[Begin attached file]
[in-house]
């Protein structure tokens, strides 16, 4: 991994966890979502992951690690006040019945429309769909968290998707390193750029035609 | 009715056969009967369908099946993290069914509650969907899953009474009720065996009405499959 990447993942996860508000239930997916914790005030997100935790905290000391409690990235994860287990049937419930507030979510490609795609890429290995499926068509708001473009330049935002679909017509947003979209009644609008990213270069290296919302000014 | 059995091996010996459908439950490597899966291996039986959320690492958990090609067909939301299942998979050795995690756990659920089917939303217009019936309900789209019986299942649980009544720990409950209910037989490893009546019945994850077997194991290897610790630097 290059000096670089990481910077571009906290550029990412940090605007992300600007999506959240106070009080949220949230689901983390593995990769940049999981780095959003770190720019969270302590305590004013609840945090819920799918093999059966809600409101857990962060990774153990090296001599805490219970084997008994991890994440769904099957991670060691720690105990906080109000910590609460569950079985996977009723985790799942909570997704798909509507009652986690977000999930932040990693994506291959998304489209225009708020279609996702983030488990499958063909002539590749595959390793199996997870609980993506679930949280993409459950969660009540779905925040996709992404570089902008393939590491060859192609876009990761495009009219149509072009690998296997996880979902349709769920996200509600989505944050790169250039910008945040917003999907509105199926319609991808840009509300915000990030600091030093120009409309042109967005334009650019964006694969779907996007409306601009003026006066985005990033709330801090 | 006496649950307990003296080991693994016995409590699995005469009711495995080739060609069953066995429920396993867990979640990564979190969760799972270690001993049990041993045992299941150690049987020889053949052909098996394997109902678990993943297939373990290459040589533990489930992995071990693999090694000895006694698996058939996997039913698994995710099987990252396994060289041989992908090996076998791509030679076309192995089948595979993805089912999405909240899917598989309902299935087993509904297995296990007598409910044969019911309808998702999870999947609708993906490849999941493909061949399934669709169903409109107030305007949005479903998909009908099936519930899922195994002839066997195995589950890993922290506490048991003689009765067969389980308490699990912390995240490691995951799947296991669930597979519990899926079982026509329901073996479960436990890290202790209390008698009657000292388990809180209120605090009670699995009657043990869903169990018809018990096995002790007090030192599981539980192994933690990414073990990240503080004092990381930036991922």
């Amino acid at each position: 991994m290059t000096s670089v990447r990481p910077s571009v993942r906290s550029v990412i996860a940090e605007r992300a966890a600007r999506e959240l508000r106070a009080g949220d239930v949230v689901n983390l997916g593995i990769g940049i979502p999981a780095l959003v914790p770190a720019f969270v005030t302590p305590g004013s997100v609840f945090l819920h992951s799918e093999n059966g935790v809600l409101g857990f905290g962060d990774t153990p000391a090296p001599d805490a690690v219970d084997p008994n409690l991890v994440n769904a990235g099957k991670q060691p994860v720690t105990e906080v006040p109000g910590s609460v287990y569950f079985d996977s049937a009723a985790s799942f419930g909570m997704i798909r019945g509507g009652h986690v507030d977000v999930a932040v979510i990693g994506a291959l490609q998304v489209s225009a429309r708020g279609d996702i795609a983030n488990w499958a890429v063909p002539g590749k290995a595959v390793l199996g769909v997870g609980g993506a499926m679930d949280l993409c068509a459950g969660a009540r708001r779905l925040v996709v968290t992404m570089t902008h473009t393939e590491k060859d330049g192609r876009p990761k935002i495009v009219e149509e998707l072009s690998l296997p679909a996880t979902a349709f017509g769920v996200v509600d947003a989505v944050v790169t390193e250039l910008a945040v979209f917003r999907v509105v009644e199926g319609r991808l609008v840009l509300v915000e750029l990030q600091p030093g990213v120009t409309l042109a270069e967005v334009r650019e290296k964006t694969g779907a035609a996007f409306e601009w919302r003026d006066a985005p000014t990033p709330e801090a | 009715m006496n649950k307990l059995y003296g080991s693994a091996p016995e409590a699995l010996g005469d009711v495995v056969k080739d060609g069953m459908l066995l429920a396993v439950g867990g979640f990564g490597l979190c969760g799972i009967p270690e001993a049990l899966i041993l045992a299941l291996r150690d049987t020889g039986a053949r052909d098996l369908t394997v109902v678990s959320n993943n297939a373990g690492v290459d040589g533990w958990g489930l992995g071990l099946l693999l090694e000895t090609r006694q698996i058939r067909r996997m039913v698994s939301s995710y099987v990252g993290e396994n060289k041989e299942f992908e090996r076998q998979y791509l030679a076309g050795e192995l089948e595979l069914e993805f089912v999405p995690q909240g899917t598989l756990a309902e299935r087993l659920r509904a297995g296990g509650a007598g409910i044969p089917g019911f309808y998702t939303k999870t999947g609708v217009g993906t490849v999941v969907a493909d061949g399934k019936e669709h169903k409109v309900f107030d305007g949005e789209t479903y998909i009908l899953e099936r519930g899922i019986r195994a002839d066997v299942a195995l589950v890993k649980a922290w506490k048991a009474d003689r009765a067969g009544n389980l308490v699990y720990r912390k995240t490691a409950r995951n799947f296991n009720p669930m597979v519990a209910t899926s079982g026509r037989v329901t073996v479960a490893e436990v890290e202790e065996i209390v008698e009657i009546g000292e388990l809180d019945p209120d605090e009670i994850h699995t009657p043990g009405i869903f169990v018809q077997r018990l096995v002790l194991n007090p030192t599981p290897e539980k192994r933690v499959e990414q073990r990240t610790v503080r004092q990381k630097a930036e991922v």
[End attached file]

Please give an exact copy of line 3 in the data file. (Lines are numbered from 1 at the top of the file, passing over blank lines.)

């Amino acid at each position: 991994m290059t000096s670089v990447r990481p910077s571009v993942r906290s550029v990412i996860a940090e605007r992300a966890a600007r999506e959240l508000r106070a009080g949220d239930v949230v689901n983390l997916g593995i990769g940049i979502p999981a780095l959003v914790p770190a720019f969270v005030t302590p305590g004013s997100v609840f945090l819920h992951s799918e093999n059966g935790v809600l409101g857990f905290g962060d990774t153990p000391a090296p001599d805490a690690v219970d084997p008994n409690l991890v994440n769904a990235g099957k991670q060691p994860v720690t105990e906080v006040p109000g910590s609460v287990y569950f079985d996977s049937a009723a985790s799942f419930g909570m997704i798909r019945g509507g009652h986690v507030d977000v999930a932040v979510i990693g994506a291959l490609q998304v489209s225009a429309r708020g279609d996702i795609a983030n488990w499958a890429v063909p002539g590749k290995a595959v390793l199996g769909v997870g609980g993506a499926m679930d949280l993409c068509a459950g969660a009540r708001r779905l925040v996709v968290t992404m570089t902008h473009t393939e590491k060859d330049g192609r876009p990761k935002i495009v009219e149509e998707l072009s690998l296997p679909a996880t979902a349709f017509g769920v996200v509600d947003a989505v944050v790169t390193e250039l910008a945040v979209f917003r999907v509105v009644e199926g319609r991808l609008v840009l509300v915000e750029l990030q600091p030093g990213v120009t409309l042109a270069e967005v334009r650019e290296k964006t694969g779907a035609a996007f409306e601009w919302r003026d006066a985005p000014t990033p709330e801090a | 009715m006496n649950k307990l059995y003296g080991s693994a091996p016995e409590a699995l010996g005469d009711v495995v056969k080739d060609g069953m459908l066995l429920a396993v439950g867990g979640f990564g490597l979190c969760g799972i009967p270690e001993a049990l899966i041993l045992a299941l291996r150690d049987t020889g039986a053949r052909d098996l369908t394997v109902v678990s959320n993943n297939a373990g690492v290459d040589g533990w958990g489930l992995g071990l099946l693999l090694e000895t090609r006694q698996i058939r067909r996997m039913v698994s939301s995710y099987v990252g993290e396994n060289k041989e299942f992908e090996r076998q998979y791509l030679a076309g050795e192995l089948e595979l069914e993805f089912v999405p995690q909240g899917t598989l756990a309902e299935r087993l659920r509904a297995g296990g509650a007598g409910i044969p089917g019911f309808y998702t939303k999870t999947g609708v217009g993906t490849v999941v969907a493909d061949g399934k019936e669709h169903k409109v309900f107030d305007g949005e789209t479903y998909i009908l899953e099936r519930g899922i019986r195994a002839d066997v299942a195995l589950v890993k649980a922290w506490k048991a009474d003689r009765a067969g009544n389980l308490v699990y720990r912390k995240t490691a409950r995951n799947f296991n009720p669930m597979v519990a209910t899926s079982g026509r037989v329901t073996v479960a490893e436990v890290e202790e065996i209390v008698e009657i009546g000292e388990l809180d019945p209120d605090e009670i994850h699995t009657p043990g009405i869903f169990v018809q077997r018990l096995v002790l194991n007090p030192t599981p290897e539980k192994r933690v499959e990414q073990r990240t610790v503080r004092q990381k630097a930036e991922v």